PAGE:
News reports from Villa Gesell, about 300 km (200 miles) south-east of Buenos Aires, reveal the victims had been sheltering from a storm on the beach when the lightning struck.
Duh! What could give people protection on sand? Perhaps they thought the area offered safety.
Just goes to show we should all know what to do in a thunderstorm.
Eyewitnesses spoke of a terrible noise and said some people were thrown in the air by the powerful bolt. Many of the injured have suffered burns, two of them seriously.
I rarely hear about people being struck by lightning nowadays. However, my research revealed a staggering figure.
Worldwide, approximately 10,000 people are killed by lightning every year and 100,000 are injured. One of nature's most awe inspiring and dangerous phenomenons, the average lightning flash could light a 100-watt light bulb for more than 3 months! The temperature of a lightning bolt may reach 50,000 degrees Fahrenheit which is hotter than the surface of the sun!
Casting fiction aside, we should all know what to do when lightning is about.
Once you hear thunder, it is time to act. Generally speaking, when you can see lightning or hear thunder, you're already at risk of injury or death. If the time delay between seeing the flash (lightning) and hearing the bang (thunder) is less than 30 seconds, immediately seek a safer location.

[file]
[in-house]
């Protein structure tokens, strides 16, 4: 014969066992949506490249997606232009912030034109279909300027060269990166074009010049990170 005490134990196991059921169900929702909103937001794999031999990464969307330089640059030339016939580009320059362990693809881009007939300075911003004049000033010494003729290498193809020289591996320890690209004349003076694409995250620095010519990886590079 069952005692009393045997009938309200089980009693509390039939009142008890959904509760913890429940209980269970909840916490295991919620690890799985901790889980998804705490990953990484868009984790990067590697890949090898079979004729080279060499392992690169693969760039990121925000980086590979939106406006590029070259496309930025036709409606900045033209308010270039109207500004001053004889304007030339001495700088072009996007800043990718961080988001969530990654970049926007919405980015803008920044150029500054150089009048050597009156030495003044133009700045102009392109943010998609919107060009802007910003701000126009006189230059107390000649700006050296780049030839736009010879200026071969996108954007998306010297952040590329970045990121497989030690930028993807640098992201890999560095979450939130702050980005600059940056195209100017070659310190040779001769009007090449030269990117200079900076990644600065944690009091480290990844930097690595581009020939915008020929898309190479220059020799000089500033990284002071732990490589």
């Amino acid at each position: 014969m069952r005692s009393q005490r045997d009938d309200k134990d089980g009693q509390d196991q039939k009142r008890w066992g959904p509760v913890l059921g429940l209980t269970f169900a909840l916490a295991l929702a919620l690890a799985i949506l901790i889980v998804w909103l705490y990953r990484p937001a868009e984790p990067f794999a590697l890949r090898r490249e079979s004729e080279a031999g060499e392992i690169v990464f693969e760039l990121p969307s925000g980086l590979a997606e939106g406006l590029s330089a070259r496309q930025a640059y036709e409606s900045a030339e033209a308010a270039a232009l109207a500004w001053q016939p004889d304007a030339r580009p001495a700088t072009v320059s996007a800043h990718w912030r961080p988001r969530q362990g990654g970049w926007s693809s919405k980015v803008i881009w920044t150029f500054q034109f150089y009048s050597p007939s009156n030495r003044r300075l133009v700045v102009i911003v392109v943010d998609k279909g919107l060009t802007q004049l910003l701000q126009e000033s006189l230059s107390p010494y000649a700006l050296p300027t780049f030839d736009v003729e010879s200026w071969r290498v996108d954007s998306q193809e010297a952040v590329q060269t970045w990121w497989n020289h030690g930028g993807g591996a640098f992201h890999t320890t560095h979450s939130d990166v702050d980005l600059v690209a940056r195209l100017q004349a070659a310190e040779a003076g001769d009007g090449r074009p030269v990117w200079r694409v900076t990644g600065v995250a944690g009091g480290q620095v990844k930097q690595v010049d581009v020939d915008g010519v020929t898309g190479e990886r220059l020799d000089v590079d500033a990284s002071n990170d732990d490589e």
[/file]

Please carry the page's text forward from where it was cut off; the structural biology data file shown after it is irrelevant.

Avoid high places and open fields, isolated trees, gazebos, open sided picnic shelters, baseball dugouts, communication towers, flagpoles, light poles, bleachers (metal or wood), metal fences, convertibles, golf carts, and any form of open water.
Inside, don't use of the telephone or computer, and avoid taking a shower, washing your hands, doing dishes, or any contact with conductive surfaces with exposure to the outside such as metal door or window frames, electrical wiring, telephone wiring, cable TV wiring, plumbing, etc.
If you're driving, stay in your automobile but don't touch metal. The enclosed area offers reasonably good protection from lightning.
Don't watch lightning from an open door or window. It's almost as dangerous as staying outside. Best to turn off electrical equipment too, like the television and computer to prevent a power surge.
My only bad experience of lightning happened about ten years ago when it penetrated the living room through the window. Taken by surprise, I watched the jagged flash spell-bound. My greyhound dog never got over the fright and shivered uncontrollably during every storm afterward. Animal's coats and ears give them more sensitivity than people. He must have suffered.